What are algorithms, and why should we care? In a simple definition, they are sets of steps to complete a task or solve a problem. The problem can be as simple as the process of making a peanut butter and jelly sandwich, or as complex as a Google search algorithm that hunts through myriad websites for words that relate to your search terms.
Their influence on our lives is subtle, and pervasive. They are at the root of computer science and they create many of the everyday miracles that have changed our lives lately—like the GPS system that gives you car directions, or the code compilations behind Internet marketing, social media innovations and computerized customer service.
Algorithms also assist government in making public policy decisions on our behalf. For example, in criminal courts, algorithms are used when a DNA sample is contaminated, as in a mix of several people’s biomatter. Suddenly, complex math programs are critical in the process of deciding guilt or innocence. After a person is convicted, algorithms help officials decide on the likelihood of recidivism and help direct the range of choices between maximum security prison and releasing a prisoner into the community. As such, they are very important to the lawyers, courts, journalists and scholars engaged in finding what’s actually true.
But who gets to test an algorithm’s soundness?
Before computers and apps became so pervasive, the primary sources of information were usually words or images on paper. Citizens, scholars and journalists could research court records or make Freedom of Information requests for government agency files. But as we increasingly rely on software solutions from Silicon Valley to make important decisions, a tremendous amount of accountability is being lost.
Almost without exception, the computer “source code” behind an algorithm is commercially protected and all-but unfathomable. That’s due both to scientific complexity and the proprietary shield afforded intellectual property. This affects real people in real ways.
Take the example of Mayer Herskovic, a young father and home heating technician who’s also a Hasidic Jew. He’s facing four years imprisonment for the 2013 beating of Taj Patterson, then 22, an African American fashion student in The Williamsburg section of Brooklyn.
On a night in November, members of a neighborhood watch group made up of Hasidic Jews saw Patterson in their neighborhood. Under the mistaken belief that he was vandalizing cars, they pursued him. They beat him so severely Patterson lost an eye. Herskovic contends he’s innocent and was never there. The only evidence linking him to the crime was an extremely small amount of DNA swiped from Patterson’s Air Jordan sneaker.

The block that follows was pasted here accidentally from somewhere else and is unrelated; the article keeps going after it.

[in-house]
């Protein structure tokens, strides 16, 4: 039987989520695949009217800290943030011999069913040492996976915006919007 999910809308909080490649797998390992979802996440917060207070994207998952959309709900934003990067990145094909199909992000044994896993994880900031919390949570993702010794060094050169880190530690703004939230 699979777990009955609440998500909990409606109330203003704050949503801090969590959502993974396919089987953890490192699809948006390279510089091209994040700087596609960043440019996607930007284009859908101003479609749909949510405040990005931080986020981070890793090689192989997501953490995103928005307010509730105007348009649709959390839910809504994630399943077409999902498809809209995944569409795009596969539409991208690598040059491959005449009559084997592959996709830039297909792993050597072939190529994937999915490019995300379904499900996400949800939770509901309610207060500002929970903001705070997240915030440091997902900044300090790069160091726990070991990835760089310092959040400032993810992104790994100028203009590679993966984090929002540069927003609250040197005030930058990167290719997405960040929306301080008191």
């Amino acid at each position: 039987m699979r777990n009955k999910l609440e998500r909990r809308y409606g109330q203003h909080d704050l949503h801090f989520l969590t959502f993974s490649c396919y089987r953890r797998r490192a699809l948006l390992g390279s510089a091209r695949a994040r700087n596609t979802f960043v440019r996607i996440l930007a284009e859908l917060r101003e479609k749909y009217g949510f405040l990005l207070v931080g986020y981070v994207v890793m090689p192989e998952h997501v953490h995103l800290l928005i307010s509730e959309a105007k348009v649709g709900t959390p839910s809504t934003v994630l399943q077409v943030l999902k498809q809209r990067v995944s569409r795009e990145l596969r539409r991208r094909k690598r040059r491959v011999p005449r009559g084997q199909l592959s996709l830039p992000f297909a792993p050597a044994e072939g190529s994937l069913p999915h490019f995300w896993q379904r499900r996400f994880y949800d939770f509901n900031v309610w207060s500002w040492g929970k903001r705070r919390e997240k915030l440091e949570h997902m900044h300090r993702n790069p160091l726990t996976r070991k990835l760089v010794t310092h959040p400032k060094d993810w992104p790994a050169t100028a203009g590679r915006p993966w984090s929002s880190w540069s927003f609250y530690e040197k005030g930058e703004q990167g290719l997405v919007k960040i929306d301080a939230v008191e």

It amounted to 97.9 picograms of material. A picogram is one trillionth of a gram. It was analyzed under an algorithm contained in the New York City Medical Examiners Office’s proprietary software known as the Forensic Statistical Tool (FST, designed to analyze minuscule, degraded or mixed samples of more than one person’s DNA.
According to reporting done by the investigative journalism project Pro Publica, Herskovic was targeted by two confidential police informants. Neither testified at his trial and thus were not confronted or cross examined. Nor could the FST software be cross examined, and after analysis by an independent software expert in a separate case, it was discontinued starting in 2017, in favor of an FBI-endorsed test for mixed DNA.
Herkovic’s appellate lawyer planned to argue the algorithm’s reliability was never tested on a closely-related population like Brooklyn’s Hasidic Jews, who have many common ancestors, and therefore much of the same DNA.
“This case is a poster-child for how ‘DNA evidence’ can literally be fabricated out of thin air, and how statistics can be manipulated to create a false impression of ‘scientific evidence’ of guilt,” Donna Aldea told Pro Publica reporter Lauren Kirchner.
(Some algorithms for calculating trace DNA are not proprietary and are held in the public domain through the Creative Commons as open source, for all to see.)
The federal and state governments purchase proprietary software to help evaluate risk and make decisions such as which prisoners should be held in high security and who should be in halfway-house facilities. Other software evaluates security issues and risk-management decisions.
The companies that create algorithms that implement public policy should not expect blanket protection from FOI review simply because of underlying intellectual property rights. There needs to be a balancing of interests, and potential flaws or biases in the algorithms need to be discoverable.
When bidding for software products, Connecticut’s state government agencies should consider structuring those bids to put bidders on notice of the potential for public Freedom of Information analysis of the underlying assumptions and weighting factors of the algorithm. Anything less would undermine necessary public protections and accountability.